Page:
Columbia professor Tim Wu came to the Big Think studio to talk about clickbait. What happened next will shock you.
Tim Wu, author of The Attention Merchants, is in a unique position to talk about the emergence of clickbait and viral culture – he’s spent the last few years researching what gets our attention.
BuzzFeed is synonymous with this species of content, so it’s not surprising to learn that the first instance of a viral story originated from Jonah Peretti, the co-founder of BuzzFeed and The Huffington Post. Wu tells the funny story of Peretti's first viral escapade, and notes that the media hasn’t stopped trying to catch that lightning in a bottle success since. Almost every entity in the online news and entertainment world today is in a permanent battle to master the art and science of viralty, to harvest the most attention. Why? For its re-sale value to advertisers.
Wu acknowledges that it has not been a particularly positive influence on our culture, but it’s fascinating when it’s viewed as a project to understand people. In Wu’s research, he came to the realization that although the cry of ‘Clickbait!’ has angrily amplified over the last five years, the phenomenon is anything but new. The penny newspaper headlines of the 1830s were capitalizing on suicides, divorces, and crazy events to hook people in. 'If it bleeds, it leads' has been the news media's slogan for over a century.
Clickbait is not a new cultural phenomenon, but an ancient biological one: what makes us click is exactly what made us tick in prehistoric times. Sex, food, death, violence, women in distress, kittens (don’t scoff, falling for cute things is a serious biological necessity – our ancestors had to be neurologically addicted to their babies to ensure they’d protect them), all of this calls to the most base level of our humanity. We’re hardwired to react to things that alarm or entice us from a survival point of view. "These modern day clickbait things are getting at very basic principles of our neurobiology that are there for a reason," Wu explains.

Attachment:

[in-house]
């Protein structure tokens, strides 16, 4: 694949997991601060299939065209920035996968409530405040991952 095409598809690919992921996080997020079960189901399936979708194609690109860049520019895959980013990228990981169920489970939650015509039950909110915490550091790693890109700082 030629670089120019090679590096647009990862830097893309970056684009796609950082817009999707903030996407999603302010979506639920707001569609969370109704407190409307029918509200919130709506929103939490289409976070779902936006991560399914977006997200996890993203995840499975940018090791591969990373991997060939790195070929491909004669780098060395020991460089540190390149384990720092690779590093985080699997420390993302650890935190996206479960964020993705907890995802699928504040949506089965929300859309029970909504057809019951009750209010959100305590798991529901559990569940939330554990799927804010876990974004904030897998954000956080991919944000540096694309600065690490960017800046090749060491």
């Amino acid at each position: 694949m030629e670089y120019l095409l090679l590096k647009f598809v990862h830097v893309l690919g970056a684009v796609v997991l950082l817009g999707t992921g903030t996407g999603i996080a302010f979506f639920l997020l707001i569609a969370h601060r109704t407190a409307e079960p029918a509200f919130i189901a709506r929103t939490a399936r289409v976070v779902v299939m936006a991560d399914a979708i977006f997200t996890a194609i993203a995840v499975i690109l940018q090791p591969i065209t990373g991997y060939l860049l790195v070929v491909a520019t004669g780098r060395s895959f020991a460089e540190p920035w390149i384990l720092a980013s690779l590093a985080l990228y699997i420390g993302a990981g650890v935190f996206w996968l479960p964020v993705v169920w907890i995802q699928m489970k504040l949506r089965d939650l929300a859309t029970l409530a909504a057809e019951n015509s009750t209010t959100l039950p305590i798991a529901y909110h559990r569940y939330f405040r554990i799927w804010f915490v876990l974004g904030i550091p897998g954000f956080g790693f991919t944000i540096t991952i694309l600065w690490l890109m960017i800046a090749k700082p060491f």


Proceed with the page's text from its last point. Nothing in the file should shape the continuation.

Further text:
The intentions of clickbait and viral content can and should be demonized; it’s a manipulative way for media platforms to capitalize on the public's attention. We are less and less able to spend our attention thoughtfully because our biological and psychological buttons are constantly being pressed. In an ethically perfect world, media companies wouldn't do it; but in a capitalist system to refrain is to die. These organizations put in the research and were smart enough to figure out exactly what makes us click. They’ve laid the bait, but only you are in control of your reactions. Not clicking is the best way to send feedback.
Tim Wu’s most recent book is The Attention Merchants The Epic Scramble to Get Inside Our Heads.